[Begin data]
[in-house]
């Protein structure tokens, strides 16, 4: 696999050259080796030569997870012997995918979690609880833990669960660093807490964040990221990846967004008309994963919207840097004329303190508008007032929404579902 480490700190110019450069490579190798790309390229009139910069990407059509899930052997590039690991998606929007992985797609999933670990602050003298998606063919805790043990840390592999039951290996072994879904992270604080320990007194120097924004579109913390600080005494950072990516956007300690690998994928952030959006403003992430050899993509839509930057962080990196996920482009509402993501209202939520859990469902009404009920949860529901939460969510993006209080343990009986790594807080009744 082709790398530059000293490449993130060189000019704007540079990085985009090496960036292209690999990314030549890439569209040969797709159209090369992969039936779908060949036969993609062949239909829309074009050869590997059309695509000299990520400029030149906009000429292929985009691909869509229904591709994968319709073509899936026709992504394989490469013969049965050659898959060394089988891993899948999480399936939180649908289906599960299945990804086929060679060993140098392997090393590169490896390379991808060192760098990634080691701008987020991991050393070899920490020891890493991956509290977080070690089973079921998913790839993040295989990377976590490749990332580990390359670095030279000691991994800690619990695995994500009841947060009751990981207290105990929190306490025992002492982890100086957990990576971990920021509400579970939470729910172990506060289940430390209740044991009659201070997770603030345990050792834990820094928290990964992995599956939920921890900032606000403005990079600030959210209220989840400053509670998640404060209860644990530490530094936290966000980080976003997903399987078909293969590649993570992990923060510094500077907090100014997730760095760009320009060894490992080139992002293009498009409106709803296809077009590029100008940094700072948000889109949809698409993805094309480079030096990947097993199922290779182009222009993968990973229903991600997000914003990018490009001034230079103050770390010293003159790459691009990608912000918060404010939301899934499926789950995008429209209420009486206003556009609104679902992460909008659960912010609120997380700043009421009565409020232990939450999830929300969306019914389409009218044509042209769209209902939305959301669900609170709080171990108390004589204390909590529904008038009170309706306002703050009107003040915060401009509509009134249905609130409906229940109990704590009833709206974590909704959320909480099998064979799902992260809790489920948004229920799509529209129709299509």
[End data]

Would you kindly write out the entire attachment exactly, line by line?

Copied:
[in-house]
């Protein structure tokens, strides 16, 4: 696999050259080796030569997870012997995918979690609880833990669960660093807490964040990221990846967004008309994963919207840097004329303190508008007032929404579902 480490700190110019450069490579190798790309390229009139910069990407059509899930052997590039690991998606929007992985797609999933670990602050003298998606063919805790043990840390592999039951290996072994879904992270604080320990007194120097924004579109913390600080005494950072990516956007300690690998994928952030959006403003992430050899993509839509930057962080990196996920482009509402993501209202939520859990469902009404009920949860529901939460969510993006209080343990009986790594807080009744 082709790398530059000293490449993130060189000019704007540079990085985009090496960036292209690999990314030549890439569209040969797709159209090369992969039936779908060949036969993609062949239909829309074009050869590997059309695509000299990520400029030149906009000429292929985009691909869509229904591709994968319709073509899936026709992504394989490469013969049965050659898959060394089988891993899948999480399936939180649908289906599960299945990804086929060679060993140098392997090393590169490896390379991808060192760098990634080691701008987020991991050393070899920490020891890493991956509290977080070690089973079921998913790839993040295989990377976590490749990332580990390359670095030279000691991994800690619990695995994500009841947060009751990981207290105990929190306490025992002492982890100086957990990576971990920021509400579970939470729910172990506060289940430390209740044991009659201070997770603030345990050792834990820094928290990964992995599956939920921890900032606000403005990079600030959210209220989840400053509670998640404060209860644990530490530094936290966000980080976003997903399987078909293969590649993570992990923060510094500077907090100014997730760095760009320009060894490992080139992002293009498009409106709803296809077009590029100008940094700072948000889109949809698409993805094309480079030096990947097993199922290779182009222009993968990973229903991600997000914003990018490009001034230079103050770390010293003159790459691009990608912000918060404010939301899934499926789950995008429209209420009486206003556009609104679902992460909008659960912010609120997380700043009421009565409020232990939450999830929300969306019914389409009218044509042209769209209902939305959301669900609170709080171990108390004589204390909590529904008038009170309706306002703050009107003040915060401009509509009134249905609130409906229940109990704590009833709206974590909704959320909480099998064979799902992260809790489920948004229920799509529209129709299509």